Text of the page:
I finally managed to finish Wuthering Heights a couple of days ago, which was my brave second attempt. My first one was over six months ago, the day the book was delivered from Amazon, and I’d had an eye on this classic for a long time before that, courtesy of Eclipse of the Twilight Saga. Though the impact created from it was negative, as both Edward and Bella claim Catherine and Heathcliff to be monsters wildly in love, I’d been wishing to know just what these two notable characters do in Wuthering Heights to create that effect. So as the book finally reached my hands, I sat down with it, clueless of what was going to happen.
A week later, I didn’t even finish half of the book before the last ounce of my patience waned and I snapped it shut, keeping Emily Bronte and these hideous psychos away from me as far as possible. What in the world was going on? Every single person was in need of a highly secure asylum! I’ll except the narrator, because she was the only sane person, and I really don’t know how she survived the madness surrounding her. Heathcliff and Catherine turned out to be so appalling that I couldn’t believe someone would want to star the lead couple like that. I even wondered if Emily Bronte was mentally ill while writing this story. Or did she go through something like this or witness it in person? Whatever it was, reading the rest of the book was a very dangerous thing to do. No way was I finishing Wuthering Heights. I couldn’t care less whether Heathcliff and Catherine got together or ended up setting fire to themselves.
I didn’t hesitate to give it a one star on Goodreads and be done with it.
But after a few months, as I fell in love with Jane Austen (read Lizzie and Darcy), my eyes began to stray back to Wuthering Heights gently flapping in the breeze from my fan. It sat beside the rest of my classic collection, eyeing me innocently yet in a way it kept seeking my attention. In the midst of my continued ignorance episode, I had a phone call with my bestie, who claimed to be head over heels in love with Wuthering Heights. In complete shock, I asked her why, and she gushed about it in a way that switched on a light above my head.
If there’s anything I hate other than lies and ungratefulness, it’s giving a book a one star. It’s really like murdering a great piece of work. But with my best friend’s review, I was glad to find I suddenly had an idea to view Wuthering Heights in a different way. Maybe I could read it again and look at it from her perspective? Why don’t I give it another try? So after I finished Jane Eyre (which is another book I love), I cleared the one star rating from Goodreads and re-opened Wuthering Heights with a silent prayer, hoping I find one reason to love it. I really didn’t want to hate a well written book. So I began reading and as the story progressed, I was hit with the realisation of just how much of a genius Emily Bronte was to create such monstrous characters. Let me explain before you start worrying about my sanity.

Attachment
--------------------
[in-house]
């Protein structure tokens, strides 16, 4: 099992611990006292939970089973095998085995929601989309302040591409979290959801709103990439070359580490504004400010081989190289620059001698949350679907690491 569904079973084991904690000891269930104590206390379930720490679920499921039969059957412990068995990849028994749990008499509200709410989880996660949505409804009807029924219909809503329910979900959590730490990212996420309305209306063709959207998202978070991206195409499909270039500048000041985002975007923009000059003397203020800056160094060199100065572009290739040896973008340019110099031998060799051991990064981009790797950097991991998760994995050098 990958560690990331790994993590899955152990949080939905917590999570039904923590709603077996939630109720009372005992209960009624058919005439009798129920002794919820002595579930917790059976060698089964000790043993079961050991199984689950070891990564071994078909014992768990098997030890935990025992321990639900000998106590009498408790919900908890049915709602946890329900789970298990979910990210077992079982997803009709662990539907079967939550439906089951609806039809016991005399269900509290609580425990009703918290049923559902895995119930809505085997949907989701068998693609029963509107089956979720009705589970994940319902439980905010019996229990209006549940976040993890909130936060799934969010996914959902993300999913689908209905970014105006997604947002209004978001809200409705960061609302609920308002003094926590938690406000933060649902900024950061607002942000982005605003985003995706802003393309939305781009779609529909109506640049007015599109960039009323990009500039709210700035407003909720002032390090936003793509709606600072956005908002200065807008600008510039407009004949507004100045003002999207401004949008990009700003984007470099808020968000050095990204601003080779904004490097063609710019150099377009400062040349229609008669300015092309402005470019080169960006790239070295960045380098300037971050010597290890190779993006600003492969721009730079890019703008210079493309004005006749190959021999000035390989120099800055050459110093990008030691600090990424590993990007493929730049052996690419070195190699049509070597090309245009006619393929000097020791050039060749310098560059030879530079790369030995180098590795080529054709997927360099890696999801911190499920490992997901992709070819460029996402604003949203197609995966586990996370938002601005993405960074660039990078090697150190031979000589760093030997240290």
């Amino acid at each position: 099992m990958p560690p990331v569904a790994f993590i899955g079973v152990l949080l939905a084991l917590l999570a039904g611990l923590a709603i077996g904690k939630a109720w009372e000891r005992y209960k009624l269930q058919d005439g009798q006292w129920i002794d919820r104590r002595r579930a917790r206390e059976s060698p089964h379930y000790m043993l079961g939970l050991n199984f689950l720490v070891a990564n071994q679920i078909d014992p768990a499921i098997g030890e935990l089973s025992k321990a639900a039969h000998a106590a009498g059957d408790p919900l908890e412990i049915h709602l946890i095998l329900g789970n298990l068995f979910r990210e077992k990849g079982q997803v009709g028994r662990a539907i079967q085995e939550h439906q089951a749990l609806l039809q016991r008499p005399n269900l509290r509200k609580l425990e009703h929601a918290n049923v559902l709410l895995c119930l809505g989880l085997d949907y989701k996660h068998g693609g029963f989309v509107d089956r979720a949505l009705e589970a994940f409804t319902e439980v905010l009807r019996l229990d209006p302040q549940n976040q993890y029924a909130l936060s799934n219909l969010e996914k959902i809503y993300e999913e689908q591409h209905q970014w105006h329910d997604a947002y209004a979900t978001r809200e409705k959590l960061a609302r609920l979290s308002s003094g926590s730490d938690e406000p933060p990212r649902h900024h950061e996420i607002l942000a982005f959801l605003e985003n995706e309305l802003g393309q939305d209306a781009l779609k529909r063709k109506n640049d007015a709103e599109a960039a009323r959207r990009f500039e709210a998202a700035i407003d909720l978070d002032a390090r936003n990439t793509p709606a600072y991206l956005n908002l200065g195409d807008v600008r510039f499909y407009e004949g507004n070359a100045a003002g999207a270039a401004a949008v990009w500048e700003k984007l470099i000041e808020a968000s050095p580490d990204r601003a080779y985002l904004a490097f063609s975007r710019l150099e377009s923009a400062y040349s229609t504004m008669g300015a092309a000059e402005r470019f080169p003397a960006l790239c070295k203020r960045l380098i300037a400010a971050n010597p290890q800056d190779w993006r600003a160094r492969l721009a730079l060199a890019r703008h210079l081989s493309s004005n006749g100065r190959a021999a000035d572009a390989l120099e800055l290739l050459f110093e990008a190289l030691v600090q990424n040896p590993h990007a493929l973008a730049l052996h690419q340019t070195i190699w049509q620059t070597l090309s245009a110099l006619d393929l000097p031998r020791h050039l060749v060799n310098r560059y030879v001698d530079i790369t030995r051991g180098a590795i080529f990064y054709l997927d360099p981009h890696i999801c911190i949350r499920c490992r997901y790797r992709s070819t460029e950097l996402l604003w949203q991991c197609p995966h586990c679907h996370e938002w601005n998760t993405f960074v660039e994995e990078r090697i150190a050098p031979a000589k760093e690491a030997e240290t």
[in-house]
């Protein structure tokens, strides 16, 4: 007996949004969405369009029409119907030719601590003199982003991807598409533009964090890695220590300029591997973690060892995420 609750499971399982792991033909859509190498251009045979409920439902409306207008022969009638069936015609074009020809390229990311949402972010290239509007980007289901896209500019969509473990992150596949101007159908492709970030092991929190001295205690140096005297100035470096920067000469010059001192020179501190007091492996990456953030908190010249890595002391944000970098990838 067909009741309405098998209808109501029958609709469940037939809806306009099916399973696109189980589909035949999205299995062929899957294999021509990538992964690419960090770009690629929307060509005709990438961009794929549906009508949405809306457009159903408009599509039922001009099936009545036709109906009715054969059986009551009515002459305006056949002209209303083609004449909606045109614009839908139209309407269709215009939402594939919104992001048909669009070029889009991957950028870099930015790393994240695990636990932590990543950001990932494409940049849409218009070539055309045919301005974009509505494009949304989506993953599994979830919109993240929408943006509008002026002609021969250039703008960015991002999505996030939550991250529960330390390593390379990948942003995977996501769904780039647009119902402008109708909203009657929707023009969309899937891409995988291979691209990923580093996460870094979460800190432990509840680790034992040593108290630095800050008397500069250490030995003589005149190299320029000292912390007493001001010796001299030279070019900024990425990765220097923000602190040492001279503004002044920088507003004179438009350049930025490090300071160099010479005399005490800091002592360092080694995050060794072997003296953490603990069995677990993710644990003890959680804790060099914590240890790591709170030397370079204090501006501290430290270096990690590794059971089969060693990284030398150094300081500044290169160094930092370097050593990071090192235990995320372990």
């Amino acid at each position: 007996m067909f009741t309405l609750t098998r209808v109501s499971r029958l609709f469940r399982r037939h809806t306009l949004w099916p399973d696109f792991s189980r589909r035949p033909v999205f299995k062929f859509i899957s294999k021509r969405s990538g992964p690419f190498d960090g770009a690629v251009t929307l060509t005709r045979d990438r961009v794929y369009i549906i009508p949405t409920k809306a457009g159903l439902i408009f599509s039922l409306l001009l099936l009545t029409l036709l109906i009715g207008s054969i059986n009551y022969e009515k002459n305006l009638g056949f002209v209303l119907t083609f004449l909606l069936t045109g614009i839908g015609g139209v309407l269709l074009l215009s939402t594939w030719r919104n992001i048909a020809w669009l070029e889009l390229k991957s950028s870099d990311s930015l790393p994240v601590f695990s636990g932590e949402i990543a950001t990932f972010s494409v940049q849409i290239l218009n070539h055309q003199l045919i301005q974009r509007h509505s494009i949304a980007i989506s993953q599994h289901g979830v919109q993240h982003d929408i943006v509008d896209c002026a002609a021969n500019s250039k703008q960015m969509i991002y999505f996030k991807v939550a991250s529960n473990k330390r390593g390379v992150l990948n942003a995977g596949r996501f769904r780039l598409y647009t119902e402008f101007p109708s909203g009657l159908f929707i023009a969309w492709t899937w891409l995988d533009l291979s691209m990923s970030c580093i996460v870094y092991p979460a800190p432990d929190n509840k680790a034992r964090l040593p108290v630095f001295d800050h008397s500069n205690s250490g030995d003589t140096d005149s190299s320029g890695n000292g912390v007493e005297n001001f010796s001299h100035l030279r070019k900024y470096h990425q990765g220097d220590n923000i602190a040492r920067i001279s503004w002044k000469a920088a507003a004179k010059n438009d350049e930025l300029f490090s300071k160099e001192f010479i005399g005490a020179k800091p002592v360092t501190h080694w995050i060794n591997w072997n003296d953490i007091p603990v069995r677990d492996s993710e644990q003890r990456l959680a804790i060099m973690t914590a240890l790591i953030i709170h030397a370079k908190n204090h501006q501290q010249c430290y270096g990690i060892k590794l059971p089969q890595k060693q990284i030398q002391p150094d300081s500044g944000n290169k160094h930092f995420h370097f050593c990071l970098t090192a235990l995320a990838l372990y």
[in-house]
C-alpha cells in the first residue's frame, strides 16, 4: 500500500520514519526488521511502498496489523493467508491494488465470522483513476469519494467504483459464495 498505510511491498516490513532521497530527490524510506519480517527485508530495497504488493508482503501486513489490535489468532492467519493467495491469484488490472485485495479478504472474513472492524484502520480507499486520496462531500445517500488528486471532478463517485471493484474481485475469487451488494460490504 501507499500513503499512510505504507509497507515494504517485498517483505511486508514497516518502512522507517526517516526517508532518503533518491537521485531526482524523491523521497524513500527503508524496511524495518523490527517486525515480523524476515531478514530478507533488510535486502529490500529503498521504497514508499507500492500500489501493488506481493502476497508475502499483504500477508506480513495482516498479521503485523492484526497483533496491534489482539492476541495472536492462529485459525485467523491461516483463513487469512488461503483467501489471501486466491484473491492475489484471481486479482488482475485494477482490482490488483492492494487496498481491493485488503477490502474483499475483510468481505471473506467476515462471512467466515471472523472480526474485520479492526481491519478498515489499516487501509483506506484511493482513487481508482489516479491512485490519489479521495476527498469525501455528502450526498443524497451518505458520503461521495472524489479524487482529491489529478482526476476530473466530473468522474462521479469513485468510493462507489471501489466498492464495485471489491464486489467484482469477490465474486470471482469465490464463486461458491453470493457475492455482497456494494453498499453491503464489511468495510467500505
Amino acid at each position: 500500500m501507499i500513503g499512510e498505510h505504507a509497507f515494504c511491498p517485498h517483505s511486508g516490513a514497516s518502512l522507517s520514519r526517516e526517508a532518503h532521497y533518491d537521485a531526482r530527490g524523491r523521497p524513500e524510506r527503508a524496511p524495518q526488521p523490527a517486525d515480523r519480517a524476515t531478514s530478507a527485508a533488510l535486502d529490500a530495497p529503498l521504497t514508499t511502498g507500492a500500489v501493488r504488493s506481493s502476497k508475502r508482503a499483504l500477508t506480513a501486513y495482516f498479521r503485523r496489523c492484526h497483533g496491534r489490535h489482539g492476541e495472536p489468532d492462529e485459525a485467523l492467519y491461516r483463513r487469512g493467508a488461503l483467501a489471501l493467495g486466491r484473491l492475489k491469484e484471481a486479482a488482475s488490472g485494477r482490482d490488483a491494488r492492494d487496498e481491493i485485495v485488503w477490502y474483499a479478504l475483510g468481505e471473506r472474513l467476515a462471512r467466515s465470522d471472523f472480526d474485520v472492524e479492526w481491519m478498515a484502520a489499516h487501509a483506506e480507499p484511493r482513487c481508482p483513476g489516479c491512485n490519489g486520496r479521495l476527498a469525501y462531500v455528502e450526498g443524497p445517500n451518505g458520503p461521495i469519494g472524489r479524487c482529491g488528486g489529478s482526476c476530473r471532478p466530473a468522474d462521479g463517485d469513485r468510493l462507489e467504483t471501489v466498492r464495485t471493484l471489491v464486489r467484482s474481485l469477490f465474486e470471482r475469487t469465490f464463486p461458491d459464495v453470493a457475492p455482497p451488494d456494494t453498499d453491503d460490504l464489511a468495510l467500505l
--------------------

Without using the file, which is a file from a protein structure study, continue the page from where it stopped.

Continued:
Is Mr Heathcliff a man? If so, is he mad? And if not, is he a devil? – Book Excerpt.
Heathcliff and Catherine are the most insane souls to exist. Totally. Hands down, they are destructive, selfish, dark, possessive and wrathful. Anyone who gets close to either of them is crazy. No author in her/his right mind would really want characters like this as their lead hero and heroine, and it would have been the same attitude back in Emily Bronte’s time. But to see her take on this incredible dare devil avatar and allow herself to give birth to such psychos is extremely commendable. I mean, just look at her guts! I was so impressed with how well she executed the idea of a very dark story. It’s like she’s done the job flawlessly. In every character, there is darkness and a different dimension of monstrosity. In every chapter, something hideous happens. You just want to know more about just how much psychotic these weirdos can get, and it provokes you into devouring the pages. The effect was such that I either loathe it or love it to pieces for the same reason, so it was like I give the book either a one star again or hit that five star. With each chapter though, I was inclined more and more towards the latter. Heathcliff really rocked. I wanted to burn him in hell; I wanted to strangle Catherine; and I wanted to do something similar to the other characters, but I was actually enjoying the story . I’ve never felt this way about any book before, and I’m highly amused with myself for doing that. It really was a thrilling experience and this time, I didn’t hesitate to award Wuthering Heights a five star on my Goodreads.
I felt compassion towards only three characters – the narrator – Nelly Dean, Little Catherine Linton and Hareton Earnshaw. The one small set back is that Nelly Dean really needn’t have been the narrator and letting the story unfold as a flashback. Because some of the suspense was sort of killed, but it was all right. As she is the only sensible person, nearly everyone vented out their vehemence and feelings to her and she fit the role of narrating it to us.
Overall, I liked my new vision of Wuthering Heights and it may go through a re-read after a few months. What was your experience of this book? Feel free to share it in the comment section.